“Since I started volunteering it has struck me how wonderful the people are who work for all of the agencies, such as the Citizen’s Advice Bureau and York Mind. The Children’s Centre is fantastic, and at the Community Centre you can access housing services, social workers and even a food bank if you need it.”

Another group of York residents known as Friends of Leeman Park chose to give up their spare time to keep their riverside neighbourhood tidy. David Finch says he came up with the idea after noticing that certain areas were looking a little scruffy.

“Maintenance was taking place but it was that last bit of effort up that was missing," he says. "I thought that a little community involvement could make all the difference."

It did and soon. David, who also volunteers as a snow warden and mentors a teenager in foster care, was spurred on when he attended an event organised by the council.

"Once I got speaking to the right people it became evident that the timing was right to get the group started," says David. "City of York Council was excellent and helped by providing the right equipment, insurance and support to set up a group.

Posters went up and attracted a handful of volunteers. Once others saw what was happening, they too wanted to help.

One of the group’s first tasks was to weed and tidy the edge of the Cinder Path. Since then, they’ve developed a website - - and carried out a survey to gather feedback from local people, as well as encouraging more residents to get involved by speaking at a meeting of Holgate Residents’ Forum.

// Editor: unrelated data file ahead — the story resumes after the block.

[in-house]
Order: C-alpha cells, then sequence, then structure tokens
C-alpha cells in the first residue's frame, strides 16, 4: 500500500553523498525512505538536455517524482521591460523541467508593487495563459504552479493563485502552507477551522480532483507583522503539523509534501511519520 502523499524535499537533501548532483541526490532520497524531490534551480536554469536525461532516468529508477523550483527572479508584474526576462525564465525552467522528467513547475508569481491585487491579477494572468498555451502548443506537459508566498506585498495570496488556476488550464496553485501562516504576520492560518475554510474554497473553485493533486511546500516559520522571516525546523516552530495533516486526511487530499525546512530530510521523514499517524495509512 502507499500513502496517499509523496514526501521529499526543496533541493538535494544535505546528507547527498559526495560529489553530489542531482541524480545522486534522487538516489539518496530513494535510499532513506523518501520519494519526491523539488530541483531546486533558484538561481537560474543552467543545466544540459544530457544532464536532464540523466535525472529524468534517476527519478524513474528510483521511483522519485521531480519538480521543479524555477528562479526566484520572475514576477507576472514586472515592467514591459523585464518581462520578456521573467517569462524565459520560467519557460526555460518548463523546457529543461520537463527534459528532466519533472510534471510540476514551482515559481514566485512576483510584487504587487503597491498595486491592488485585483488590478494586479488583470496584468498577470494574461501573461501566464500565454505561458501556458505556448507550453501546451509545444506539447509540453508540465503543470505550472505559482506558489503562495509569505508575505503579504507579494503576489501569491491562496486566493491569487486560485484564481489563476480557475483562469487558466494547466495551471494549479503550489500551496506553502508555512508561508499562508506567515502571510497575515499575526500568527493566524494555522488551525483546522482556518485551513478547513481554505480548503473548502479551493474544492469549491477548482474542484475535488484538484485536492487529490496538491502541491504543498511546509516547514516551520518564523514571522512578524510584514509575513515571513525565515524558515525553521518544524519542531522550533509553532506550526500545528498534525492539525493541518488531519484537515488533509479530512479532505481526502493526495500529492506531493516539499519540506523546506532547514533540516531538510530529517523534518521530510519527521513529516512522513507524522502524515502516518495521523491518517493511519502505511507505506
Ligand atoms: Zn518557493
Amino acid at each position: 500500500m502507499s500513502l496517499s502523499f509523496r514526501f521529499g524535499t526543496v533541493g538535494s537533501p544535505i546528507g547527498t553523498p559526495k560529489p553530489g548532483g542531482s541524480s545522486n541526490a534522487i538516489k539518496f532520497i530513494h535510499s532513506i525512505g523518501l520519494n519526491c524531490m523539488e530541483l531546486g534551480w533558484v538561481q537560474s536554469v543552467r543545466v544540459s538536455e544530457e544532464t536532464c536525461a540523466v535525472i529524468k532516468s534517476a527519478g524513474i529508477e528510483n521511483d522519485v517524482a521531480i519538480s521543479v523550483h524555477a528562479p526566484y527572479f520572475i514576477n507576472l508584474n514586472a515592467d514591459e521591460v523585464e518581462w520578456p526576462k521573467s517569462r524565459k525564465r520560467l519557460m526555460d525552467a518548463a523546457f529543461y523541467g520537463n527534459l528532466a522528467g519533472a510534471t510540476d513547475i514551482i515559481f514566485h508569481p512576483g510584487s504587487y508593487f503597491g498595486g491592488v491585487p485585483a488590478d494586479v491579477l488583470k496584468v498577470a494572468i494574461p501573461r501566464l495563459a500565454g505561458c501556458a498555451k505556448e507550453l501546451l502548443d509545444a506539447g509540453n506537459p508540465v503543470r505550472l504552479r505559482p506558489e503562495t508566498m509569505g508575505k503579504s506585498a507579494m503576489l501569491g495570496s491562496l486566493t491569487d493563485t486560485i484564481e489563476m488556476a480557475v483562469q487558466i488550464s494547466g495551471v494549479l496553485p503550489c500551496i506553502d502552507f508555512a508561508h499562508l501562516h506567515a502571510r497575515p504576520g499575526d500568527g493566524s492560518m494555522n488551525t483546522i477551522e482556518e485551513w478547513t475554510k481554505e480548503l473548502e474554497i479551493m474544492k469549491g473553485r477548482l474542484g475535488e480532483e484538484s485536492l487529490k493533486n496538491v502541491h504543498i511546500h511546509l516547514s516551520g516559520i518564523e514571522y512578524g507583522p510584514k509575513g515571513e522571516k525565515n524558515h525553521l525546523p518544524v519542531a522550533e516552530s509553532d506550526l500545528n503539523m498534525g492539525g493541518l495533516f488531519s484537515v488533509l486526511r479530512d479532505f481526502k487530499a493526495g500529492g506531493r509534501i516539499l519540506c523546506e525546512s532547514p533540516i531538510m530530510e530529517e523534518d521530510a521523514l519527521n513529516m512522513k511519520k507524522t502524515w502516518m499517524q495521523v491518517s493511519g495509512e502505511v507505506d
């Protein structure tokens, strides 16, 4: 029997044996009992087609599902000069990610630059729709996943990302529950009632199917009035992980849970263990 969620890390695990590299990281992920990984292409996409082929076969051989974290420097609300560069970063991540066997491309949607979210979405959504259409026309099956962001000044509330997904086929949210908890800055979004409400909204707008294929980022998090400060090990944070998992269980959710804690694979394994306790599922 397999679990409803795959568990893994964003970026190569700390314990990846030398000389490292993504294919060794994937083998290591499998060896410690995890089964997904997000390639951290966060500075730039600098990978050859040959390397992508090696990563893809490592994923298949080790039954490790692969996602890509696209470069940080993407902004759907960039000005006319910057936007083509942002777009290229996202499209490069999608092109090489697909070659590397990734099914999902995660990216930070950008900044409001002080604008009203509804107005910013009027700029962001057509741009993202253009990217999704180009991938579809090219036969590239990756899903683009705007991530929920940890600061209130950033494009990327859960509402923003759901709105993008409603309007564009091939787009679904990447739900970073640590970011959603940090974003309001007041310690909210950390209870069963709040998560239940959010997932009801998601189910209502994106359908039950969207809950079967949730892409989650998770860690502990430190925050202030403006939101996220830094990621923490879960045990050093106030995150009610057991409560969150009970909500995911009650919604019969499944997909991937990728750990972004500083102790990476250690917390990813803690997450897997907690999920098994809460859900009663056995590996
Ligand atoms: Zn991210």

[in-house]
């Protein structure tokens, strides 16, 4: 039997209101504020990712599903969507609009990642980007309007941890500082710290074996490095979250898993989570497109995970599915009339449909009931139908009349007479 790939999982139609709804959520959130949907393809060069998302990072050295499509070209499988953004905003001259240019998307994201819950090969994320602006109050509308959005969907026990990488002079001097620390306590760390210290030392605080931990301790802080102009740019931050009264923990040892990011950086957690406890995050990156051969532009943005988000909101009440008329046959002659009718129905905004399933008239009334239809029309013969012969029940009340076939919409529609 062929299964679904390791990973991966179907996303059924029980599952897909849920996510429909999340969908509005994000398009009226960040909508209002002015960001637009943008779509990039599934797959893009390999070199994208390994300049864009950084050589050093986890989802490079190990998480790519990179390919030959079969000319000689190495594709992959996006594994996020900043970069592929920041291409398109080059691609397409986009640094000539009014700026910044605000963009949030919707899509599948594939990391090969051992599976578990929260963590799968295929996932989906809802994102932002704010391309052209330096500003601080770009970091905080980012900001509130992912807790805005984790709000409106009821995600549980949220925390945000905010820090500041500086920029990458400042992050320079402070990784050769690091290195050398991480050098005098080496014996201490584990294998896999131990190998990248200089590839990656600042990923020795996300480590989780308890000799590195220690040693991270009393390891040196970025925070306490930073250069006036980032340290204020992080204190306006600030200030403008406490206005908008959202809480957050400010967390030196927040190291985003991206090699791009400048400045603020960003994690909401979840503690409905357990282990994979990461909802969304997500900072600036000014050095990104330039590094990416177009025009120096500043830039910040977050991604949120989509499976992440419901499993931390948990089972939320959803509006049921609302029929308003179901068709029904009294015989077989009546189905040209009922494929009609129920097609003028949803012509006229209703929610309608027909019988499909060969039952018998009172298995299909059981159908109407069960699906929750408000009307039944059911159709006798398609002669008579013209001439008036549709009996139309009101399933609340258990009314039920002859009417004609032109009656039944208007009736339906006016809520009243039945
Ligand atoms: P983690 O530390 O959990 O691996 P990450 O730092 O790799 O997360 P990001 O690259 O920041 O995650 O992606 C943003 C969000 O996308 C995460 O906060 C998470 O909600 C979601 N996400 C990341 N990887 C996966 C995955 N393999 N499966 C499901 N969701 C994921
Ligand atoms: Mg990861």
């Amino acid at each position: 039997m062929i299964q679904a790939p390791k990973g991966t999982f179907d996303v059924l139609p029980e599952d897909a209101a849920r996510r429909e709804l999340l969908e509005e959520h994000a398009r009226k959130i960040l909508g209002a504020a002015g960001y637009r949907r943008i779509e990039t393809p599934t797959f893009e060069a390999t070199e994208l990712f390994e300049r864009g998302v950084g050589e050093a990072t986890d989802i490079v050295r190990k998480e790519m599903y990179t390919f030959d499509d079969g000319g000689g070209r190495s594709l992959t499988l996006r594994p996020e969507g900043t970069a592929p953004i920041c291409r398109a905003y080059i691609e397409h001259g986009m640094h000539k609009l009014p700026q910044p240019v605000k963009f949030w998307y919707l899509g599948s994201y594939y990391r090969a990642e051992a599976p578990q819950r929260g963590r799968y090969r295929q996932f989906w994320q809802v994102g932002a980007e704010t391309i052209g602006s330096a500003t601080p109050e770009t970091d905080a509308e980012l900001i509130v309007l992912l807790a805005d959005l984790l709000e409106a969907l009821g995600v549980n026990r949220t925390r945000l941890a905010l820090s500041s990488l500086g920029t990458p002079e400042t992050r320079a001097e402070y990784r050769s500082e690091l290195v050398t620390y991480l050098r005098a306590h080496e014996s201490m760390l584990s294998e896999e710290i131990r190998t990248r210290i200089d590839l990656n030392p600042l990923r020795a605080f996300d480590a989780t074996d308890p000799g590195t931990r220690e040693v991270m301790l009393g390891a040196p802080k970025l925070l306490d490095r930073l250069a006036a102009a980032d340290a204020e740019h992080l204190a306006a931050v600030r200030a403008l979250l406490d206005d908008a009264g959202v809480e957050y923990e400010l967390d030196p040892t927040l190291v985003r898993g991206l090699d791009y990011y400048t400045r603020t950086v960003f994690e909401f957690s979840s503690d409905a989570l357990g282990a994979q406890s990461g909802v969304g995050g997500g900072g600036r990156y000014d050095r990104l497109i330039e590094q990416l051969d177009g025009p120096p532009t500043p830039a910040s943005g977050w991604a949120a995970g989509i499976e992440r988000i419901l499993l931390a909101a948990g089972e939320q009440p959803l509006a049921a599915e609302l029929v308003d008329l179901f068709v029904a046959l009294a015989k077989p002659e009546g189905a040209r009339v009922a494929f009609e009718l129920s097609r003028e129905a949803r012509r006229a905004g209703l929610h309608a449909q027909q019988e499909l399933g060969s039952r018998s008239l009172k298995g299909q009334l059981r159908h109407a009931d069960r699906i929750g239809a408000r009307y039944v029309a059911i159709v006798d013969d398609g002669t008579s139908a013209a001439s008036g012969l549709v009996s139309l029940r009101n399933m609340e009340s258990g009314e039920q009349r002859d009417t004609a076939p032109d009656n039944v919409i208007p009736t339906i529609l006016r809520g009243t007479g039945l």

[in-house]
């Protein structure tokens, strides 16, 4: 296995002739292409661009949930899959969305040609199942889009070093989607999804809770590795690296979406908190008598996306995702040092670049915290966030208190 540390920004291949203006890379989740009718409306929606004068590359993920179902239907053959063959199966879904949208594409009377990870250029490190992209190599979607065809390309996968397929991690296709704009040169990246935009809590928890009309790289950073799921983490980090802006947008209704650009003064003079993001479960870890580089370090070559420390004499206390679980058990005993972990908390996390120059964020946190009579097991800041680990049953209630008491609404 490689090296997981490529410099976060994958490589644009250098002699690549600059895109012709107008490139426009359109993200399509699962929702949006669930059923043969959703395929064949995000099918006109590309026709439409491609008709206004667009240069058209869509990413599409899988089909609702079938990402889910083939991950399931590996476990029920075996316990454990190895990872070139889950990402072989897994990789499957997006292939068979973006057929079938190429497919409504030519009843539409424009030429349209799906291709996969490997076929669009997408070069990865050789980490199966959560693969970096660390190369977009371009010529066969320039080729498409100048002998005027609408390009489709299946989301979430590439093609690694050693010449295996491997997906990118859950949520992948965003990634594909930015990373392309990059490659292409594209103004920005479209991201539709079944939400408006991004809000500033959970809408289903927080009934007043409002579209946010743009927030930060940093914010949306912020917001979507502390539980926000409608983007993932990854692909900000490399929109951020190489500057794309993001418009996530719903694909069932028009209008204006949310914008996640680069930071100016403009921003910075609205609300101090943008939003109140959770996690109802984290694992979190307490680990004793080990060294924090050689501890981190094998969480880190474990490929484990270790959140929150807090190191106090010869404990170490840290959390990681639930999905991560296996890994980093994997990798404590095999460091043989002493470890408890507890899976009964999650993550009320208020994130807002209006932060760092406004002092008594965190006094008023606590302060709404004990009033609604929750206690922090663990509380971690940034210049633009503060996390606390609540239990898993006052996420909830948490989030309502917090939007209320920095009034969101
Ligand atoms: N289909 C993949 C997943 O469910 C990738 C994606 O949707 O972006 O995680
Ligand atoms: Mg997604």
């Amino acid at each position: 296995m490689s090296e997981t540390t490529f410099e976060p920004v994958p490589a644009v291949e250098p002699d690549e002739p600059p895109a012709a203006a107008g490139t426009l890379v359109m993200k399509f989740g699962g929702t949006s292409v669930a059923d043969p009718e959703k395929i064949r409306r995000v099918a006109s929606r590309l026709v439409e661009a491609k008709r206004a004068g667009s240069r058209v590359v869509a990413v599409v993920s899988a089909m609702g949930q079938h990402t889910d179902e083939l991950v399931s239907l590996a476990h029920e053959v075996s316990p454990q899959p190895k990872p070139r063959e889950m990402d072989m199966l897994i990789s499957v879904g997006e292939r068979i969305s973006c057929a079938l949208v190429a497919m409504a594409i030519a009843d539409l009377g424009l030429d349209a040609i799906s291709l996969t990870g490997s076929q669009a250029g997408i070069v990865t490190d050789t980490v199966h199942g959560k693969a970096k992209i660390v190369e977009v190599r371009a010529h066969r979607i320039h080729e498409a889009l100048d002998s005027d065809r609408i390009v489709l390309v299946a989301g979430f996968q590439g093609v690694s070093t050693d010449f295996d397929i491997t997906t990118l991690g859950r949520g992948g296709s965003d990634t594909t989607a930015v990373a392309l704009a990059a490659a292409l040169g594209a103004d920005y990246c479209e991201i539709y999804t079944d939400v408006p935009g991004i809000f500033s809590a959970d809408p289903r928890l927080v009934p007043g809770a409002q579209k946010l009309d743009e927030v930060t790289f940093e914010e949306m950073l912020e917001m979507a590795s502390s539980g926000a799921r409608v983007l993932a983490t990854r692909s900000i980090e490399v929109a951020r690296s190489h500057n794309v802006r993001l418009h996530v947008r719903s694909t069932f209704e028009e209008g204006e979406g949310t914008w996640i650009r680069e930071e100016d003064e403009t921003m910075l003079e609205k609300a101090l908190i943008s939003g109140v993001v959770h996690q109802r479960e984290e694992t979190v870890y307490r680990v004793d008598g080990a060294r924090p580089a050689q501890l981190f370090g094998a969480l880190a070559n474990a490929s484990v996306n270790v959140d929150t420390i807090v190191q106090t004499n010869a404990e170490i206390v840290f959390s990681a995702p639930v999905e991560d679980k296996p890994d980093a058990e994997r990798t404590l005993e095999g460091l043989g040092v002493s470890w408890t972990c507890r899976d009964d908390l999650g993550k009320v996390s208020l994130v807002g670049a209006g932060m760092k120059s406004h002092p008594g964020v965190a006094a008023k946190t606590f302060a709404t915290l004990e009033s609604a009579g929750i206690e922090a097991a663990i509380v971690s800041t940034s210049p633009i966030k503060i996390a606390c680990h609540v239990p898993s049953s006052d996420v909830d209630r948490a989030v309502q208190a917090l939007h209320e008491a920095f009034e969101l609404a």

"A common comment that I hear is that we're doing work that the council should do," says David. "But they are having to make tough decisions and can only provide a basic level of upkeep and maintenance.

"Instead of writing letters to the press or complaining to our councillors, we've just come together and got on with it."

The next job is to paint the wall next to the railway. It used to be daubed with graffiti and with an undercoat in place, it's time for the top coat. You can help out with this mammoth task on the weekend of November 22 and 23. Network rail has supplied the paint, now the team need some willing helpers.

There's 4,000 bulbs to be planted too, so if you can spare some time, turn up at the path next to Scarborough railway bridge, with a trowel or paint brush between 10am and 4pm. There's plenty to be done.

Peter Powell holds a number of volunteering roles; he’s a parish councillor in Nether Poppleton, chairman of the York branch of the Local Councils Association and chairman of the Parish Council Liaison Group, a City of York Council forum that enables representatives of parish councils to get together, raise issues and promote common understanding and cooperation.

Peter also set up a gardening club at Askham Bryan College after completing a course there when he retired 16 years ago.

He remains chairman of the group, which now boasts 280 members. There are regular talks throughout the year, as well as visits to places of horticultural interest and an annual coach trip. Peter also made arrangements for Remembrance Sunday and Nether Poppleton's new War Memorial.